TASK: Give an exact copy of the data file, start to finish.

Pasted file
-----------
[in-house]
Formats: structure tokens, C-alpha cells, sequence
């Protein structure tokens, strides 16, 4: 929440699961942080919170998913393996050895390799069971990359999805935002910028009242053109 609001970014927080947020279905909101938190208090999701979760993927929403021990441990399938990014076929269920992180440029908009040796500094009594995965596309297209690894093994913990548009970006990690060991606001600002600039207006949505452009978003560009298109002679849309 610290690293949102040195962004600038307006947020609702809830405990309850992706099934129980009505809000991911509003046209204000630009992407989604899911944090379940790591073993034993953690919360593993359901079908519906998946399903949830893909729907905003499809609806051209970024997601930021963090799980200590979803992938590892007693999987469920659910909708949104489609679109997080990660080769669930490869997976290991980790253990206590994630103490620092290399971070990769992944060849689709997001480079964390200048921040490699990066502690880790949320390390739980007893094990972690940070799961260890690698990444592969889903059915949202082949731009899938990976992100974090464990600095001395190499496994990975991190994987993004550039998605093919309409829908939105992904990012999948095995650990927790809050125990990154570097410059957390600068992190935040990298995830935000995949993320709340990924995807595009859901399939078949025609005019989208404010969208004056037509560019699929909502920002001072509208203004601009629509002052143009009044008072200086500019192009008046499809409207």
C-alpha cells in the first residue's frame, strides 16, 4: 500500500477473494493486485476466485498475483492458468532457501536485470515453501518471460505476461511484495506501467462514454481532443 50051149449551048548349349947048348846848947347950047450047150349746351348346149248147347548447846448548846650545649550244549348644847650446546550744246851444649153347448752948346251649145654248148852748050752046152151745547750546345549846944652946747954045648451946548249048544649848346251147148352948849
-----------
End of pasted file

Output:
[in-house]
Formats: structure tokens, C-alpha cells, sequence
């Protein structure tokens, strides 16, 4: 929440699961942080919170998913393996050895390799069971990359999805935002910028009242053109 609001970014927080947020279905909101938190208090999701979760993927929403021990441990399938990014076929269920992180440029908009040796500094009594995965596309297209690894093994913990548009970006990690060991606001600002600039207006949505452009978003560009298109002679849309 610290690293949102040195962004600038307006947020609702809830405990309850992706099934129980009505809000991911509003046209204000630009992407989604899911944090379940790591073993034993953690919360593993359901079908519906998946399903949830893909729907905003499809609806051209970024997601930021963090799980200590979803992938590892007693999987469920659910909708949104489609679109997080990660080769669930490869997976290991980790253990206590994630103490620092290399971070990769992944060849689709997001480079964390200048921040490699990066502690880790949320390390739980007893094990972690940070799961260890690698990444592969889903059915949202082949731009899938990976992100974090464990600095001395190499496994990975991190994987993004550039998605093919309409829908939105992904990012999948095995650990927790809050125990990154570097410059957390600068992190935040990298995830935000995949993320709340990924995807595009859901399939078949025609005019989208404010969208004056037509560019699929909502920002001072509208203004601009629509002052143009009044008072200086500019192009008046499809409207």
C-alpha cells in the first residue's frame, strides 16, 4: 500500500477473494493486485476466485498475483492458468532457501536485470515453501518471460505476461511484495506501467462514454481532443 50051149449551048548349349947048348846848947347950047450047150349746351348346149248147347548447846448548846650545649550244549348644847650446546550744246851444649153347448752948346251649145654248148852748050752046152151745547750546345549846944652946747954045648451946548249048544649848346251147148352948849